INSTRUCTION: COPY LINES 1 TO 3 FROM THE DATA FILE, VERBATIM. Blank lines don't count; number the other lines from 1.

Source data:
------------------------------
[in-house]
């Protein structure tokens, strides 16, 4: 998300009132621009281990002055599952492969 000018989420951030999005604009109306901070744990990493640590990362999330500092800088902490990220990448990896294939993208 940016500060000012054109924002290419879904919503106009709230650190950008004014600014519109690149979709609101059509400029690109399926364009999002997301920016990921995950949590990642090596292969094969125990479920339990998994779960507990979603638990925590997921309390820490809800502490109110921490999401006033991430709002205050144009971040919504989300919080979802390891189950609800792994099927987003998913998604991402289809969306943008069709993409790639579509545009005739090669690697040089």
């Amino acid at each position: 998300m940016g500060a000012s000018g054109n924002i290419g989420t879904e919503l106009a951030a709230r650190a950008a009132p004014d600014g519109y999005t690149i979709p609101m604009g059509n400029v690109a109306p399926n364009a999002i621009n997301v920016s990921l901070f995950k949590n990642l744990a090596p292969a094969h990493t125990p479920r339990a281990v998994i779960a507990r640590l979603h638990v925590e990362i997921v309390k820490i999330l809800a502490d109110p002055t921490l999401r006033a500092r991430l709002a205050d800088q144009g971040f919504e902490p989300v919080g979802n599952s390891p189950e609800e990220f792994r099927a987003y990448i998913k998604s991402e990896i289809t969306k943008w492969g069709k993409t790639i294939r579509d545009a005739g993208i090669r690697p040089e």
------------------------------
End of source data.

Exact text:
[in-house]
């Protein structure tokens, strides 16, 4: 998300009132621009281990002055599952492969 000018989420951030999005604009109306901070744990990493640590990362999330500092800088902490990220990448990896294939993208 940016500060000012054109924002290419879904919503106009709230650190950008004014600014519109690149979709609101059509400029690109399926364009999002997301920016990921995950949590990642090596292969094969125990479920339990998994779960507990979603638990925590997921309390820490809800502490109110921490999401006033991430709002205050144009971040919504989300919080979802390891189950609800792994099927987003998913998604991402289809969306943008069709993409790639579509545009005739090669690697040089």
């Amino acid at each position: 998300m940016g500060a000012s000018g054109n924002i290419g989420t879904e919503l106009a951030a709230r650190a950008a009132p004014d600014g519109y999005t690149i979709p609101m604009g059509n400029v690109a109306p399926n364009a999002i621009n997301v920016s990921l901070f995950k949590n990642l744990a090596p292969a094969h990493t125990p479920r339990a281990v998994i779960a507990r640590l979603h638990v925590e990362i997921v309390k820490i999330l809800a502490d109110p002055t921490l999401r006033a500092r991430l709002a205050d800088q144009g971040f919504e902490p989300v919080g979802n599952s390891p189950e609800e990220f792994r099927a987003y990448i998913k998604s991402e990896i289809t969306k943008w492969g069709k993409t790639i294939r579509d545009a005739g993208i090669r690697p040089e």